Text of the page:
Following Sandy, New Jersey did receive approximately $450 million through the Federal Emergency Management Agency’s (FEMA) Hazard Mitigation Program.
However, the state chose only to allocate $50 million of that funding statewide toward “resiliency projects” that would better protect communities from future storms, opting instead to heavily focus the funding on home buyouts and elevations.
No county received more than $10.25 million of the hazard mitigation funding and Hudson County received just $1.7 million. Though municipal disbursements were not released by the governor’s office, Zimmer said Hoboken received just $142,000 from the program.
The Christie administration said it has promised nearly $70 million in federal funding to the city of Hoboken, with more to come, though the state’s own Sandy fund tracker puts that figure at $14.2 million and includes millions given specifically to residents, not the city.
The Christie administration did not specify where this money was coming from or how much of it had been dispersed.
Pilon said he was glad the mayor was speaking out, even if it is many months after the aid was denied.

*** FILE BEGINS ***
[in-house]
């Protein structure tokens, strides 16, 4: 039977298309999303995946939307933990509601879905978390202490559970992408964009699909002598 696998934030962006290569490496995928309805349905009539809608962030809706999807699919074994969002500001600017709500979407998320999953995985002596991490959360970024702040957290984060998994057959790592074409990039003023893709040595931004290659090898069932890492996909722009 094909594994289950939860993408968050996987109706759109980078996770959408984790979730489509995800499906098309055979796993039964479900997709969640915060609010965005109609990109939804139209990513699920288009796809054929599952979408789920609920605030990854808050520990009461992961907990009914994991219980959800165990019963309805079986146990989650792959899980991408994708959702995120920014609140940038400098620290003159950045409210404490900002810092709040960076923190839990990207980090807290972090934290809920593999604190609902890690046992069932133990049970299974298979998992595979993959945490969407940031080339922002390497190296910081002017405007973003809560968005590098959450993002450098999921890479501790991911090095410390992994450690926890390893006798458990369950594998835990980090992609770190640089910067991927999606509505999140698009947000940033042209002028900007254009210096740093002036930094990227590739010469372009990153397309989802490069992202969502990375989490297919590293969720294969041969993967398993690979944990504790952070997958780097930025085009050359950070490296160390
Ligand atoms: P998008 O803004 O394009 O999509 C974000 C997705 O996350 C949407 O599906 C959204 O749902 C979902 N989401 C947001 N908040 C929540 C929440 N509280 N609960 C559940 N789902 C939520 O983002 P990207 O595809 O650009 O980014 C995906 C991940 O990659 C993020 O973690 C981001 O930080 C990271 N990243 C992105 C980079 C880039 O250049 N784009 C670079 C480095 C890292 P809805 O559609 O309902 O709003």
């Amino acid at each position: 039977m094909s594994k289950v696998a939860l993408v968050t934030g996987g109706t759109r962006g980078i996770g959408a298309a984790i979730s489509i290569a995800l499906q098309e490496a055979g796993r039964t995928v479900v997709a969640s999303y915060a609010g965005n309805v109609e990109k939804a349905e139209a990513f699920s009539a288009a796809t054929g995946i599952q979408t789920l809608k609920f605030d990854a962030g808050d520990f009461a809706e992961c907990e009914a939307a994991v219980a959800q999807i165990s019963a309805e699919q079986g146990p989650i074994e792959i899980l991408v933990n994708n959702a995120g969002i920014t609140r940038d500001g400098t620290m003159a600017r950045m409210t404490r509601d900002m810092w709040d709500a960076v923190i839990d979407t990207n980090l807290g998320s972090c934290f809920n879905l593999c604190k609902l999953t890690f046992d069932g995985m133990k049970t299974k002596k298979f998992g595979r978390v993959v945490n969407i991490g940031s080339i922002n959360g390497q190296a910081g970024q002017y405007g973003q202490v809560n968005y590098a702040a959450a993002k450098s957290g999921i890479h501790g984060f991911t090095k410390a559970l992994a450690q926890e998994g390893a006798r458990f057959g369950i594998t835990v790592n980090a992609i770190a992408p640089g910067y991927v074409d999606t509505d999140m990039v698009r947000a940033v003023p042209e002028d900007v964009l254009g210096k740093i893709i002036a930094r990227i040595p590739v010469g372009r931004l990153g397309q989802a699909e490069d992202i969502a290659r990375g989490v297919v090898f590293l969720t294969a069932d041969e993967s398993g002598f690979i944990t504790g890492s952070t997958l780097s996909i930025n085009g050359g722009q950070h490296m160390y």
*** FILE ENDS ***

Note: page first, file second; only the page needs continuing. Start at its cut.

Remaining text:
“Hopefully there’s ways to hold people accountable for stuff,” said Pilon, who added he and his wife are still recovering from the storm yesterday afternoon.“My sense is that, over time, more and more people will speak out and the dots will get connected and, hopefully, the right people will be held accountable for it.”
Peggy O’Brien, a labor union employee who’s lived in Hoboken for a decade, said she expects Christie is “going down in flames.” She said she was pleased Zimmer spoke out and said the bridge scandal likely gave her cover to make such a jarring accusation and actually be believed.
“I am impressed that Mayor Zimmer is taking such a politically risky move to come out against Gov. Christie for what seemed to be some pretty shocking allegations,” said O'Brien, a Democrat who voted for the mayor. “There seems to be momentum for a story like that being believed right now.”